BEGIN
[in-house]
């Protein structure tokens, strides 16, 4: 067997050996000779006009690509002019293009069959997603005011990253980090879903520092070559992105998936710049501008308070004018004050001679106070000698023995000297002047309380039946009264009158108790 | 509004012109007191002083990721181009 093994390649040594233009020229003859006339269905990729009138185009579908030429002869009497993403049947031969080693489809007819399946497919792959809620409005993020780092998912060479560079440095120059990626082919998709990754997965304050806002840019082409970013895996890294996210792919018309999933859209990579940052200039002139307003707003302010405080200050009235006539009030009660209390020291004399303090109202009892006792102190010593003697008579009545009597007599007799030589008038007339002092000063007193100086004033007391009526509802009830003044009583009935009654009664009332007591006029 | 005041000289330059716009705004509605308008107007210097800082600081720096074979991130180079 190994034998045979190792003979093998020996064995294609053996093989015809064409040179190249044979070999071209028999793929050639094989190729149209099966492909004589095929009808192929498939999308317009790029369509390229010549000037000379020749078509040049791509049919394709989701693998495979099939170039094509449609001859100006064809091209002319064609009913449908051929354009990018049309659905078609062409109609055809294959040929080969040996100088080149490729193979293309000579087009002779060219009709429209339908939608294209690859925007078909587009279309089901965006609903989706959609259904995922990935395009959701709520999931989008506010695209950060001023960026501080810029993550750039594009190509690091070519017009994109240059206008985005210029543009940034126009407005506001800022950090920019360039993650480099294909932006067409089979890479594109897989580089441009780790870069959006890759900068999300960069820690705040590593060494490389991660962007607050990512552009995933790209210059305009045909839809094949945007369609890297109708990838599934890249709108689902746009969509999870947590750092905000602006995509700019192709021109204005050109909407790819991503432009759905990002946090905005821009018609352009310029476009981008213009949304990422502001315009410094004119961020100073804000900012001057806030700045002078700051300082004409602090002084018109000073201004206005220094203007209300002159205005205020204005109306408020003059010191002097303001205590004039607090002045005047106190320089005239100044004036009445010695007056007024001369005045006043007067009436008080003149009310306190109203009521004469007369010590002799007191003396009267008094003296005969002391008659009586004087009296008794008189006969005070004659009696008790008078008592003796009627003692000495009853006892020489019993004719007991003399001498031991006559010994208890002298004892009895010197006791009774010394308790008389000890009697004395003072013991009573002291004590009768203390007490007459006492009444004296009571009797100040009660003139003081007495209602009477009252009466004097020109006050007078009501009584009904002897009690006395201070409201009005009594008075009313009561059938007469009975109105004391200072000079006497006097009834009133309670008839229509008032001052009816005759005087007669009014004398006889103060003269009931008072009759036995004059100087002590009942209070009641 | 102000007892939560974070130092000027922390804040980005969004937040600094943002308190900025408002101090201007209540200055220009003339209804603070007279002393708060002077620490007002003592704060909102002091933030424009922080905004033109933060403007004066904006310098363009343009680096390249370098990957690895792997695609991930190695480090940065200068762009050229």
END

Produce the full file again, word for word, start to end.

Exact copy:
[in-house]
């Protein structure tokens, strides 16, 4: 067997050996000779006009690509002019293009069959997603005011990253980090879903520092070559992105998936710049501008308070004018004050001679106070000698023995000297002047309380039946009264009158108790 | 509004012109007191002083990721181009 093994390649040594233009020229003859006339269905990729009138185009579908030429002869009497993403049947031969080693489809007819399946497919792959809620409005993020780092998912060479560079440095120059990626082919998709990754997965304050806002840019082409970013895996890294996210792919018309999933859209990579940052200039002139307003707003302010405080200050009235006539009030009660209390020291004399303090109202009892006792102190010593003697008579009545009597007599007799030589008038007339002092000063007193100086004033007391009526509802009830003044009583009935009654009664009332007591006029 | 005041000289330059716009705004509605308008107007210097800082600081720096074979991130180079 190994034998045979190792003979093998020996064995294609053996093989015809064409040179190249044979070999071209028999793929050639094989190729149209099966492909004589095929009808192929498939999308317009790029369509390229010549000037000379020749078509040049791509049919394709989701693998495979099939170039094509449609001859100006064809091209002319064609009913449908051929354009990018049309659905078609062409109609055809294959040929080969040996100088080149490729193979293309000579087009002779060219009709429209339908939608294209690859925007078909587009279309089901965006609903989706959609259904995922990935395009959701709520999931989008506010695209950060001023960026501080810029993550750039594009190509690091070519017009994109240059206008985005210029543009940034126009407005506001800022950090920019360039993650480099294909932006067409089979890479594109897989580089441009780790870069959006890759900068999300960069820690705040590593060494490389991660962007607050990512552009995933790209210059305009045909839809094949945007369609890297109708990838599934890249709108689902746009969509999870947590750092905000602006995509700019192709021109204005050109909407790819991503432009759905990002946090905005821009018609352009310029476009981008213009949304990422502001315009410094004119961020100073804000900012001057806030700045002078700051300082004409602090002084018109000073201004206005220094203007209300002159205005205020204005109306408020003059010191002097303001205590004039607090002045005047106190320089005239100044004036009445010695007056007024001369005045006043007067009436008080003149009310306190109203009521004469007369010590002799007191003396009267008094003296005969002391008659009586004087009296008794008189006969005070004659009696008790008078008592003796009627003692000495009853006892020489019993004719007991003399001498031991006559010994208890002298004892009895010197006791009774010394308790008389000890009697004395003072013991009573002291004590009768203390007490007459006492009444004296009571009797100040009660003139003081007495209602009477009252009466004097020109006050007078009501009584009904002897009690006395201070409201009005009594008075009313009561059938007469009975109105004391200072000079006497006097009834009133309670008839229509008032001052009816005759005087007669009014004398006889103060003269009931008072009759036995004059100087002590009942209070009641 | 102000007892939560974070130092000027922390804040980005969004937040600094943002308190900025408002101090201007209540200055220009003339209804603070007279002393708060002077620490007002003592704060909102002091933030424009922080905004033109933060403007004066904006310098363009343009680096390249370098990957690895792997695609991930190695480090940065200068762009050229």